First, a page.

San Gimignano is a small walled medieval hill town in the province of Siena, Tuscany. It is mainly famous for its medieval architecture, especially its towers, which may be seen from several kilometres outside the town. The town also is known for the white wine, Vernaccia di San Gimignano, produced from the Vernaccia grape which is grown in the area.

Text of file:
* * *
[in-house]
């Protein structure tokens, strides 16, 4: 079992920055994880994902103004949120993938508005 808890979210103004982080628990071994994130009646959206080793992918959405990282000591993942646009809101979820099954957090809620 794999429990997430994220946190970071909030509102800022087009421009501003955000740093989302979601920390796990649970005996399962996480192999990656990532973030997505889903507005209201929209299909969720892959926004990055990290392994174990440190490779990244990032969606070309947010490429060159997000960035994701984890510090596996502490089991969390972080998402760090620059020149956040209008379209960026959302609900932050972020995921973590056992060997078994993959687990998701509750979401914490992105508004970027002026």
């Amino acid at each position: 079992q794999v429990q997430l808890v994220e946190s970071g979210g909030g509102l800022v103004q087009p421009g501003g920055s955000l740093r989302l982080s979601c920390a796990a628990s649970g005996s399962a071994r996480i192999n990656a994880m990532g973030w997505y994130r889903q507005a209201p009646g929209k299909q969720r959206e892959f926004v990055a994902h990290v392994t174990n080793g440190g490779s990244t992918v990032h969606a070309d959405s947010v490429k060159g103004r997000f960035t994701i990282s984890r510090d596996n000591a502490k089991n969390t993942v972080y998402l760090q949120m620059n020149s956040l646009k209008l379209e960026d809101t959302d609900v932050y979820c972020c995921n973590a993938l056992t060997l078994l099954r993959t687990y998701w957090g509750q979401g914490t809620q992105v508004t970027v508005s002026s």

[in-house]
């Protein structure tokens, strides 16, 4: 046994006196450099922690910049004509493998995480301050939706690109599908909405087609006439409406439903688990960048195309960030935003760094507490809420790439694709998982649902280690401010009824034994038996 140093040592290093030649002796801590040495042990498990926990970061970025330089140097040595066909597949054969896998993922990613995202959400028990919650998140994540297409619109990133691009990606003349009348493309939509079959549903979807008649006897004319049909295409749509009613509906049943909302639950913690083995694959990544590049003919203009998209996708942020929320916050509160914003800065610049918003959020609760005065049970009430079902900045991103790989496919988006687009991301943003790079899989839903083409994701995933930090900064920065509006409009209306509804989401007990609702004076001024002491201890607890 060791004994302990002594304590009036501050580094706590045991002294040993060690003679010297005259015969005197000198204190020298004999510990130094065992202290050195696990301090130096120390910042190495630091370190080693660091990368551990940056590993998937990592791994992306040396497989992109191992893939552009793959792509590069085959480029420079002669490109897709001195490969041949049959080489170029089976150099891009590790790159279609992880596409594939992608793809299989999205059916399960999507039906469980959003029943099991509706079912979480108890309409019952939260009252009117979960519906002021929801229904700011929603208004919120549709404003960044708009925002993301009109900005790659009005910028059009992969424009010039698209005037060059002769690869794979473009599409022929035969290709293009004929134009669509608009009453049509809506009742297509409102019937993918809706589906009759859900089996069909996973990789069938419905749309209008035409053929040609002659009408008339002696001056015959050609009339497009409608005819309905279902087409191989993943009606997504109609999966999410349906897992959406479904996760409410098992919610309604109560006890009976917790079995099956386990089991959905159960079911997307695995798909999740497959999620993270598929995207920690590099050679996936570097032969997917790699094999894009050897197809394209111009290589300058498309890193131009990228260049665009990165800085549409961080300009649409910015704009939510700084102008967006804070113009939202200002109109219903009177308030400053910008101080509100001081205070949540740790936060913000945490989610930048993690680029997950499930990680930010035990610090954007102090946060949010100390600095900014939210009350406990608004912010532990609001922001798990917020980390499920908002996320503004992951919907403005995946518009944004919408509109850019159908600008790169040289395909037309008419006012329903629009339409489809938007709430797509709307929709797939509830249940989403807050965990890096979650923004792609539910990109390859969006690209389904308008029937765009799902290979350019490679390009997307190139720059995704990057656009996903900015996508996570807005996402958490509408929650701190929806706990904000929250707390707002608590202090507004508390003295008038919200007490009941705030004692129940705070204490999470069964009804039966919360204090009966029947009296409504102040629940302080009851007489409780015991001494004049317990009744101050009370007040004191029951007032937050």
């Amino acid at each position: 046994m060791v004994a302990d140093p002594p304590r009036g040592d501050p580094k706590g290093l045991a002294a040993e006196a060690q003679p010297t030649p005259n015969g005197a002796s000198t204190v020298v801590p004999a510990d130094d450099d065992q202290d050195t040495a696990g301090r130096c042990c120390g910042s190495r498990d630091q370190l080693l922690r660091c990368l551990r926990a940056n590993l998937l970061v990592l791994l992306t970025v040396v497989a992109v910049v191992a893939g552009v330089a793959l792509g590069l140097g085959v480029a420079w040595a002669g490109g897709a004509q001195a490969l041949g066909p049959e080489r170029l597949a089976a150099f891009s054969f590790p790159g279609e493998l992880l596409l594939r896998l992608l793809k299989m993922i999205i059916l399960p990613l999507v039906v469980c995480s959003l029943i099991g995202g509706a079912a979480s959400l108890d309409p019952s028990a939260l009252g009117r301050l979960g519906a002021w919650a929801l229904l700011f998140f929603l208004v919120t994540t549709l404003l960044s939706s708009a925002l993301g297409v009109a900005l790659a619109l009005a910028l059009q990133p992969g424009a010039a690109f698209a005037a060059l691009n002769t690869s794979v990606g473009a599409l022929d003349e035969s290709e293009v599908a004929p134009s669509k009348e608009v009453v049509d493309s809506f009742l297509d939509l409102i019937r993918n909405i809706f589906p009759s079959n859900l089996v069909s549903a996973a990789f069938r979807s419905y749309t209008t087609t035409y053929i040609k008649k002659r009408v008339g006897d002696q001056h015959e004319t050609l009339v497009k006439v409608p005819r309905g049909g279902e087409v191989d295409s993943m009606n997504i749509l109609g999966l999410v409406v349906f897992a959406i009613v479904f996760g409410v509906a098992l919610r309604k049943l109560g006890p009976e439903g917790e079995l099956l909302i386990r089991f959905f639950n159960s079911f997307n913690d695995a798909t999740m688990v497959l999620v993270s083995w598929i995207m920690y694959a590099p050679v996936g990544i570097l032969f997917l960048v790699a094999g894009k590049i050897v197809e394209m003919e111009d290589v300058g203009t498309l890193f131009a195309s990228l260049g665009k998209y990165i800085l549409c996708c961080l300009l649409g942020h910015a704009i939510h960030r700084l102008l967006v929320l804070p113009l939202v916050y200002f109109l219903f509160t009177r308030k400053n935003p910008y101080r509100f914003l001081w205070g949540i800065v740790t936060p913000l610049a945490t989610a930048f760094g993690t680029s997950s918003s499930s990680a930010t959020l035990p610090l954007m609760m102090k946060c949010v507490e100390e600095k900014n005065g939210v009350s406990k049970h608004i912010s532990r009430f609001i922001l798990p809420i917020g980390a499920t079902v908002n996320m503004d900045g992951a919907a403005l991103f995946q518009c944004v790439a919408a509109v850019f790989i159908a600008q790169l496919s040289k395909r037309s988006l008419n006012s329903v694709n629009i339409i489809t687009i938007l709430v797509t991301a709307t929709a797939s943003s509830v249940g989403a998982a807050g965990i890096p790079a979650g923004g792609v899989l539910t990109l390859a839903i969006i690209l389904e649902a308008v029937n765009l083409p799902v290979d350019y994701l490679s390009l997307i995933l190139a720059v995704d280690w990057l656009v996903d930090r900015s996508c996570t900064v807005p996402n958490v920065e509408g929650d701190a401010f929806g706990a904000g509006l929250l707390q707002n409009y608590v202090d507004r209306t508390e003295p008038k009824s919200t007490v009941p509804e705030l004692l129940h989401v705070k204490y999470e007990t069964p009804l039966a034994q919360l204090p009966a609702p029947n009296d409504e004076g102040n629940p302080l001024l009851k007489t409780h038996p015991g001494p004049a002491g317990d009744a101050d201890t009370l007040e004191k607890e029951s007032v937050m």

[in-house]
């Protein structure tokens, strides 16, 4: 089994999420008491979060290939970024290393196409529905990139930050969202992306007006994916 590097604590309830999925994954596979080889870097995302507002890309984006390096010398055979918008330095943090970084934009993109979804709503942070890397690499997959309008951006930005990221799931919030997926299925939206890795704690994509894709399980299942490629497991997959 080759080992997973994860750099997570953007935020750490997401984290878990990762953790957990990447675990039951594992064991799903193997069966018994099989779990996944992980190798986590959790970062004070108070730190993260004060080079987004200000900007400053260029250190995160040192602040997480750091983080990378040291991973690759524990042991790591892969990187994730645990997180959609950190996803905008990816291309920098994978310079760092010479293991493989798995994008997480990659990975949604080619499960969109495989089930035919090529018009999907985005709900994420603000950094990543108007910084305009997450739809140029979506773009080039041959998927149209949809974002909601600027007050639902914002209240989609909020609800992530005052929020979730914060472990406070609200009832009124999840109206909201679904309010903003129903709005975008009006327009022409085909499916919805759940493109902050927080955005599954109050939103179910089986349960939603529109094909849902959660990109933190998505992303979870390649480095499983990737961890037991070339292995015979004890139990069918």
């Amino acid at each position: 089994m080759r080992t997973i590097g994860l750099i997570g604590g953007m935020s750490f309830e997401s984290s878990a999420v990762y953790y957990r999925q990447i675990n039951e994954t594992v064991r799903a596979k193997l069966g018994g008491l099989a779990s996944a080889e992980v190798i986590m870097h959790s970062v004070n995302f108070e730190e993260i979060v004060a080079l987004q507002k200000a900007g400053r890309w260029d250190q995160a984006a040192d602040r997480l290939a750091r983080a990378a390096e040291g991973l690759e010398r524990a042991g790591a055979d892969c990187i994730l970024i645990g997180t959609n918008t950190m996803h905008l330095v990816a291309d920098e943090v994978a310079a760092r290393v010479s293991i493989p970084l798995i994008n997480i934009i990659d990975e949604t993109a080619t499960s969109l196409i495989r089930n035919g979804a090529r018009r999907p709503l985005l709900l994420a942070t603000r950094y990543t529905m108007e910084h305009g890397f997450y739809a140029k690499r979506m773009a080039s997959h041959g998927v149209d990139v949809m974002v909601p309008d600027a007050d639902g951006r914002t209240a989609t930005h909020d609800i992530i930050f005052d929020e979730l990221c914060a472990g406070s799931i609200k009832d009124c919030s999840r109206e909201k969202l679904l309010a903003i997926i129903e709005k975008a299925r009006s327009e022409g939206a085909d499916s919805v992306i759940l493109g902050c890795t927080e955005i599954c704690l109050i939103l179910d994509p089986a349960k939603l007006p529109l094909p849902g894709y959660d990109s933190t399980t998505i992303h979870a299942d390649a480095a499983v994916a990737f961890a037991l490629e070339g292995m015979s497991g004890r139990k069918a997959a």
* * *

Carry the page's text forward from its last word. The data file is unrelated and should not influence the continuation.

San Gimignano was founded as a small village in the 3rd century BC by the Etruscans. Historical records begin in the 10th century, when it adopted the name of the bishop Saint Geminianus, who had defended it from Attila’s Huns. In the Middle Ages and Renaissance era, it was a stopping point for Catholic pilgrims on their way to Rome and the Vatican, as it sits on the medieval Via Francigena. The city’s development also was improved by the trade of agricultural products from the fertile neighbouring hills.